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Robert Griffin III isn't a good fit as backup QB in Dallas

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Wiley: RG III would be 'tremendous fit' with Broncos (2:15)

Marcellus Wiley and Max Kellerman explore the possibility Robert Griffin III could wind up with the Broncos and how he would fit with Denver. (2:15)

IRVING, Texas -- Finally, most of you have come to the conclusion that the Dallas Cowboys aren't going to sign quarterback Johnny Manziel whenever the Cleveland Browns release him.

Now, you're focused on Washington Redskins quarterback Robert Griffin III, who probably will be traded or released this offseason. Guess what? He ain't joining the Cowboys to be Tony Romo's backup either.

And cost has nothing to do with it. Griffin isn't going to command big dollars. But whatever he wants, the Cowboys won't be interested in paying it.

Romo, who will be 36 when next season begins, remains the Cowboys' quarterback for the foreseeable future, but after breaking his collarbone twice last season and sitting out 12 games, the Cowboys need a viable backup.

Griffin isn't the answer. In December, one member of the Cowboys' front office said Griffin was an even worse fit in the Cowboys' offense than Manziel.

What you must understand is that the Cowboys run a timing-based passing scheme, built around quarterbacks throwing the ball just as the receiver makes his break. No way, based on what we've seen during his four-year NFL career, could Griffin successfully run the Cowboys' offense.

The problem with having a player like Griffin as the Cowboys' backup quarterback is that coach Jason Garrett and playcaller Scott Linehan would have to dramatically change the offense to maximize Griffin's talents.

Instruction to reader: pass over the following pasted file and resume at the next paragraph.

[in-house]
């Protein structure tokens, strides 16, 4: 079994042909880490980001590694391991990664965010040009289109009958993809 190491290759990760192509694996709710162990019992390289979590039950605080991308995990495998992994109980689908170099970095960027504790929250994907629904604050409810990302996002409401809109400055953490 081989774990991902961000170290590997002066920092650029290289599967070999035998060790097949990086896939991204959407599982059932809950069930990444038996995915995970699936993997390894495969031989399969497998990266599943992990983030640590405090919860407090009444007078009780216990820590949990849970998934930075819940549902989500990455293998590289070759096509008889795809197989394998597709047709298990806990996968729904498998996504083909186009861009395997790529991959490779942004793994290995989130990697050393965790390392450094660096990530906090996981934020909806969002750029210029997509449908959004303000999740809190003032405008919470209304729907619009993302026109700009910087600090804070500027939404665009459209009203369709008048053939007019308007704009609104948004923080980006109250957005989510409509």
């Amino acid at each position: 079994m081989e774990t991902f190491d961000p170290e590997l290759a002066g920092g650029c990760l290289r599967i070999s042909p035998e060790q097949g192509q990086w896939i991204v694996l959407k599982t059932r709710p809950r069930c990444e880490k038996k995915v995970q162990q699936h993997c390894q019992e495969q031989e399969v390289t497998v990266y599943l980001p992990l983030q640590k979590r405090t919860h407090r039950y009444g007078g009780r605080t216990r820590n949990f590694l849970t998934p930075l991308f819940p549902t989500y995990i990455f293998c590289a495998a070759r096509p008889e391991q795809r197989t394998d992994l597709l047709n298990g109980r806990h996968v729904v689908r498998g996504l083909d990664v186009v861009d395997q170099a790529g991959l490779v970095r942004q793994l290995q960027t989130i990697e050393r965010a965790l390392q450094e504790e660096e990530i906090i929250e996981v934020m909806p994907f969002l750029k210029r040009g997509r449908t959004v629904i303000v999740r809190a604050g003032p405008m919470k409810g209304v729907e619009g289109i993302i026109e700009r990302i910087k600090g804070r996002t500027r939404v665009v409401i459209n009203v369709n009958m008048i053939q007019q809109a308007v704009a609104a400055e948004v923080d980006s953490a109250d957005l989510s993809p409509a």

When the backup QB has to play, the goal is to have as little change as possible. Ten players would have to change to accommodate Grffin's skill set. No team does that for a backup.

It has been a dramatic fall for Griffin, who was prolific in college at Baylor. He won the Heisman Trophy in an offense that didn't use a playbook -- he was asked to make only one read. If his receiver was open, he threw the ball. If not, he took off running.

In his rookie year under coach Mike Shanahan in Washington, the Redskins maximized Griffin's ability by using similar concepts to his college offense. He essentially read half of the field, and if the receiver was open, he threw the ball. If not, he ran it. He also did a terrific job of running the zone-read, but NFL defensive coordinators spent the offseason of Griffin's rookie year figuring out how to stop him.

He was dynamic as a rookie, perhaps reaching his apex with a 304-yard, four-touchdown performance in a 38-31 win over the Cowboys at AT&T stadium. At halftime of that game -- Washington led 28-3 -- a member of the Cowboys' front office wondered aloud how they would deal with Griffin for the next decade.

It seems laughable now.

Griffin passed for 3,200 yards with 20 touchdowns, five interceptions and a 102.4 passer rating as a rookie, also running for 815 yards and seven touchdowns. But the pounding of rushing 120 times wore him down.

He essentially ended the season playing on one leg because of a knee injury suffered on Dec. 9 against Baltimore that was made worse in a playoff loss to Seattle. In the offseason, Griffin had surgery to reconstruct his ACL and repair a torn LCL.

In his second season in Washington, he went 3-10 as a starter, passing for 3,203 yards with 16 touchdowns and 12 interceptions, also rushing 86 times for 456 yards and no touchdowns. In 2014, he went 2-5 as a starter, and in a November loss to Tampa Bay, Redskins coach Jay Gruden let everyone know about Griffin's flaws.

"Robert had some fundamental flaws," Gruden told reporters after the game. "His footwork was below average. He took three-step drops when he should have taken five. He took a one-step drop when he should have taken three on a couple occasions and that can't happen.

"He stepped up when he didn't have to step up, and he stepped into pressure. He read the wrong side of the field a couple times. So, from his basic performance just critiquing Robert, it's not even close to good enough to what we expect from the quarterback position."

Griffin has started only three games since then. His last start was a 44-17 loss to the Cowboys in the final regular-season game of 2014.

The No. 2 pick in the 2012 draft didn't play a snap in 2015 as Kirk Cousins assumed the starting role.

Griffin will be available when free agency begins, and the natural inclination for some folks is to assume Jones will sign any player with a big name, especially one from Texas, even though he's a poor fit.

Someone will give Griffin a chance, but it won't be the Cowboys.